The Best House Hunting Advice You’ll Ever Get, According to the Experts

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Buying a home? In this economy? 

It may seem like a crazy idea now, with COVID-19 and the uncertainty about what it will mean for the real estate market in the coming months. But if you’re lucky enough to have job security and enough savings, it might be a good move.  

Following the Federal Reserve rate cut in March, mortgage interest rates are at historic lows, hovering around 3.4% for a 30-year fixed-rate mortgage as of mid-June.

We asked 12 real estate agents, economists, financial counselors, and real estate attorneys for their best house hunting advice. Here’s what they said.

Shop Around

Working with a real estate agent gives many buyers a leg up in understanding and navigating a local real estate market. Experts also recommend buyers do their diligence and take the time to look at and consider many houses. 

“Connect with a Realtor that you trust within your area. Sit down with a formal conversation on what you’re looking for and what areas you’re interested in. I have seen a lot of clients who look at houses on their own. It takes a lot of time and energy. Realtors can cut that time to a fraction.” Miss-Ashley Kendrick, Esq., associate broker and attorney at the Maricopa Real Estate Company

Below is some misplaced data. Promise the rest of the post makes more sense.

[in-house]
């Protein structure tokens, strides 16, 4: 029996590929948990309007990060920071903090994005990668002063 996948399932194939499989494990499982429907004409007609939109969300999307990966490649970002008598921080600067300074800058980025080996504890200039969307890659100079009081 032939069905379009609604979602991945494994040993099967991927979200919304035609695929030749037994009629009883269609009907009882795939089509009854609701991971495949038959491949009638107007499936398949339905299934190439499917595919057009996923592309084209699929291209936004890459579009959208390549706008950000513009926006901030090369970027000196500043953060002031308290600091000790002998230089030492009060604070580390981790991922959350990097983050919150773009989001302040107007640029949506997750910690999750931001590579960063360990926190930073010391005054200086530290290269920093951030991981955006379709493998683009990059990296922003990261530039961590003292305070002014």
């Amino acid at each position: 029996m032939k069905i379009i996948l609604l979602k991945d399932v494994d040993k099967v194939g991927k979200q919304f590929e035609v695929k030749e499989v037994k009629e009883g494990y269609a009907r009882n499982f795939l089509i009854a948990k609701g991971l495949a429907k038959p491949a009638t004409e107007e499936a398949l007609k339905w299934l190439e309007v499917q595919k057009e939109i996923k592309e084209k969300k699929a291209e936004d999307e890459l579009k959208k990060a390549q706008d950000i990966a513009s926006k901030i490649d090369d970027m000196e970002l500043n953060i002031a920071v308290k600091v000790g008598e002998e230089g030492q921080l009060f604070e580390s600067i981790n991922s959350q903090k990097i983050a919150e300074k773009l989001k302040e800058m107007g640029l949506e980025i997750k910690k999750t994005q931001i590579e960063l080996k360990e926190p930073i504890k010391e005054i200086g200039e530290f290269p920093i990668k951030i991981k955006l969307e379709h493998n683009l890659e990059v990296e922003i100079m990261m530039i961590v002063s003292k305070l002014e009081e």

“People may not [know] you can work with an agent and set up alerts, so you can get information as soon as a property is listed that is in your criteria or price range.” — Danielle Hale, chief economist at

“When you begin doing physical viewings of homes, view as many as possible in the early stages of your search in order to help you determine what aspects of a home you really enjoy. Do your research and find out what’s important to you, then communicate that with your Realtor so they can find those properties that fit your wants and expectations.” — Andrew Young, Realtor at Sutton Premier Realty in Surrey, British Columbia, Canada

Focus On Your Budget 

Finding the perfect house means nothing if you can’t afford it. Experts we talked to encouraged buyers to focus on estimated monthly payments more than the total price, since that has much more bearing on your regular budgeting. Also, don’t make the rookie mistake of starting your home search before talking with a lender and getting preapproved. With preapproval, you’ll know exactly how much you’re qualified to borrow.

“Speak with a few lenders to find out how much you can get preapproved for on a mortgage. This will give you a clearer picture than if you just used an online mortgage calculator. You don’t want to start house hunting for homes that are outside of your financial reach. Often, people will get their heart set on a home before they even know if they can afford it. Talking with banks beforehand can help you narrow your search and avoid wasting time. Plus, it will make it easier when you are ready to make an offer. Sellers are more likely to accept an offer from a buyer who has already been preapproved for a mortgage because they know the deal is less likely to fall through the cracks.” — Ricardo Mello, managing partner at Manhattan Miami Real Estate in New York City

“Focus on the payment and not the price.” — Vincent “Vinnie” Enriquez, owner at The Enriquez Group in San Diego